Blaca Hermitage: Attraction in the heart of Brač


The eremitic monastery of Blaca can be approached from the sea; it is an opportunity to enjoy the spectacular cove, interesting hike, and the fascinating heritage left by the Glagolitic priests for the future generations

The eremitic monastery of Blaca is one of the most beautiful monuments to life on Dalmatian islands and today it functions as an eco-museum, visited frequently by foreign and domestic tourists. The harmony of tradition and urban development left by the Glagolitic priests who established the monastery in the 16th century, leaves no one indifferent.

How to get to Blaca monastery?

Blaca Hermitage is an outstanding natural and cultural phenomenon, a wonderful oasis of peace and memories of days gone by

The priests had with their hard work and sacrifice acquired a large estate – agricultural lands, merchant ships, rich library, printing office, and a valuable astronomy collection by the last hermit, Don Nikola Miličević. Blaca is indeed an extraordinary dedication to human work and perseverance, with unique historic, economic, artistic and scientific contents. Blaca Hermitage can be reached from various directions but always and only on foot.

One of the many interesting stories about the life of hermits is the one about carrying a piano from the shore; as a reward for getting the piano safely to the monastery, local farmers were allowed to drink as much of the priests’ wine as they wanted…

The Blaca museum and monastery can be approached from Blaca bay and from there it is a half-hour hike (or longer if you are not in a hurry). We think this is one of the most magnificent Dalmatian island cruises you can imagine. Blaca itself is a gorgeous natural south facing cove, with pebbly beaches, turquoise waters and a sandy seabed. During the anti-cyclonic winds (bora and mistral) it is a good anchorage to spend the night; and as any other Adriatic cove, it offers relaxation in the sea and sun.

What makes Blaca so special is the possibility to visit the monastery – we recommend that you take this walk in the early morning as the temperatures usually become very high later in the day. The access via a narrow path reveals small sinkholes where once valuable soil was collected and mature olive trees tell us that the area has been cultivated for a long time. One of the many interesting stories about the life of hermits is the one about carrying a piano from the shore; as a reward for getting the piano safely to the monastery, local farmers were allowed to drink as much of the priests’ wine as they wanted, they apparently drank over sixty litres…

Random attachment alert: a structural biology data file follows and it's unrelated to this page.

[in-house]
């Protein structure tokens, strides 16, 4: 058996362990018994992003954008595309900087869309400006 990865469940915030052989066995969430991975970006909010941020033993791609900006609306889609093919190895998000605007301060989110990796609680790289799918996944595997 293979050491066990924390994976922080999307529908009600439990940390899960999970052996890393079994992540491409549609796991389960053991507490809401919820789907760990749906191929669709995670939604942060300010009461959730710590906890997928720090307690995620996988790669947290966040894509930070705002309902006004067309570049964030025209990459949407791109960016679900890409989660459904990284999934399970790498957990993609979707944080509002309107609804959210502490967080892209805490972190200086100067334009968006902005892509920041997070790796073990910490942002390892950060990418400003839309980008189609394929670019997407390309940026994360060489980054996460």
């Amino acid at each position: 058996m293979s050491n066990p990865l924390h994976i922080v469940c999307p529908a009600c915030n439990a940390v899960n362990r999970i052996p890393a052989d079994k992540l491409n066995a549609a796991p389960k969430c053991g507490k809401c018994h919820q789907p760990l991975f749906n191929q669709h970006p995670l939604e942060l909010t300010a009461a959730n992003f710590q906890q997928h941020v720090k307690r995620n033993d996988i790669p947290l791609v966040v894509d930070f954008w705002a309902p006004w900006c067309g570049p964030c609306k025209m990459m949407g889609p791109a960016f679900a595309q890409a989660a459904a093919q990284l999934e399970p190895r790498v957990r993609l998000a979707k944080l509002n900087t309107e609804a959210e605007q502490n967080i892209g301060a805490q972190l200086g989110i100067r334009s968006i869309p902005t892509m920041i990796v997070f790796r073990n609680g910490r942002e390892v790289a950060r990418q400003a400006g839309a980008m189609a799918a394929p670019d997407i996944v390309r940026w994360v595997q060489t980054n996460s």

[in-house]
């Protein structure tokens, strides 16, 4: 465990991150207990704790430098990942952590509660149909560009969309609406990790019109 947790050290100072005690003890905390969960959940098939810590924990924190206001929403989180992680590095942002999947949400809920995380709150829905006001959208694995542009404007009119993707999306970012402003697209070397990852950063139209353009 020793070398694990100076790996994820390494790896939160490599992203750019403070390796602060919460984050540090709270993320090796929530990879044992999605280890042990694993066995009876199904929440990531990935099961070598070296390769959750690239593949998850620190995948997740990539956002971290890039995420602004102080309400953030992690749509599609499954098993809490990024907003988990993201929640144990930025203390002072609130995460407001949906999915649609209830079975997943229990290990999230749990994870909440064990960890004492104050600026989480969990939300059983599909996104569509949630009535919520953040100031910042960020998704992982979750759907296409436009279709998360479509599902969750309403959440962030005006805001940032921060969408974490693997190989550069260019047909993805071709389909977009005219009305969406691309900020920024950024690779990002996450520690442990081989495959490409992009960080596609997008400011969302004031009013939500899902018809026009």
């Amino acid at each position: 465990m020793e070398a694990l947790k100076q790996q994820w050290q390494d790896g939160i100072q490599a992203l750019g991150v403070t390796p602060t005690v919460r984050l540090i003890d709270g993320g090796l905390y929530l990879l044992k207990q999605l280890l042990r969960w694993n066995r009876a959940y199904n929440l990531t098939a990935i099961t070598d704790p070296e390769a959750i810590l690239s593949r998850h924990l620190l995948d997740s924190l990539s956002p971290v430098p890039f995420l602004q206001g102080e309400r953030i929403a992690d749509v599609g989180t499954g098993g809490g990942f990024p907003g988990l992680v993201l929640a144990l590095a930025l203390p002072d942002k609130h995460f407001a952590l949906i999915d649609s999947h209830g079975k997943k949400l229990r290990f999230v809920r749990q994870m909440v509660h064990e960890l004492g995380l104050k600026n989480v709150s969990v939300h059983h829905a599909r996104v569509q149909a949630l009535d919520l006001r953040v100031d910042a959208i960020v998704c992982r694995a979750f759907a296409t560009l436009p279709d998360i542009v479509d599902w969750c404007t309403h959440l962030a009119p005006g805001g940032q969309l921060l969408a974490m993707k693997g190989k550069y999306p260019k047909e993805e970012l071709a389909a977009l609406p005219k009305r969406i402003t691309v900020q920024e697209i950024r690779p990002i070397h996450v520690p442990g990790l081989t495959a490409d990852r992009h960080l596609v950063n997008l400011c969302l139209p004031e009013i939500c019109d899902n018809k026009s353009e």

Centre of a complete and rounded eco-system

Once you see the path leading from the cove to the monastery that the said piano (still present in the monastery) took, you will get the idea of how the priests and local people lived. Blaca was also the educational centre of its part of the island. It had a small school with an unusual tuition fee for its students – one log of firewood a day.

Blaca is a priceless cultural monument

In his text about the monastery Dr.Sc. Radoslav Bužančić says: ‘It has become a blend of Mid European urban comfort and traditional lifestyle of rural areas of Poljica and Brač. The same frame contained library and piano salons, studies and musical instruments, but also open fireplaces with smoke for meat drying, bread ovens, and storage rooms. Blaca is not only a priceless cultural monument, it is an absolute point in space, the centre of a complete and rounded eco-system, parts of which are the cultivated monastery fields and farms, and shepherds’ hamlets with pastures scattered across the foot of Vidova Gora.

This was a place of daily exploration of new methods of farming, implementation of new technologies like fruit drying or production of wine based on contemporary technical achievements; large quantities of olive oil and honey were produced. A test exploitation of pine resin was introduced for the production of turpentine, and pyrethrum plantations were experimenting with the production of natural pesticides.’ Extensive conservation & restoration work has been done on the museum complex in the past four decades, while since 2007 integrated protection activities are done within a widely defined Eco-museum program.

The next phase will, besides continued preservation of the museum, include improvements of the museum program following the eco-museum concept, and coming up with solutions for use of renewable energy resources and revitalization of economy. Jasna Damjanović, the Principal of Brač Culture Centre emphasizes the importance of obtaining necessary financing from appropriate EU funds to complete this brilliant project.

The museum today operates with minimum staff and limited capacities and the overall revitalization of this area in the period from 2015 to 2020 would mean exciting new features in the cultural and tourist offer of this listed heritage site. The offer of local cuisine would flourish with the reconstruction of commercial buildings, and Blaca would, just like once upon a time, make its own wine, oil and honey. Don Niko Miličević’s observatory would work again, and with the help of modern technology, it could become a new tourist and scientific attraction in this already captivating Hermitage.

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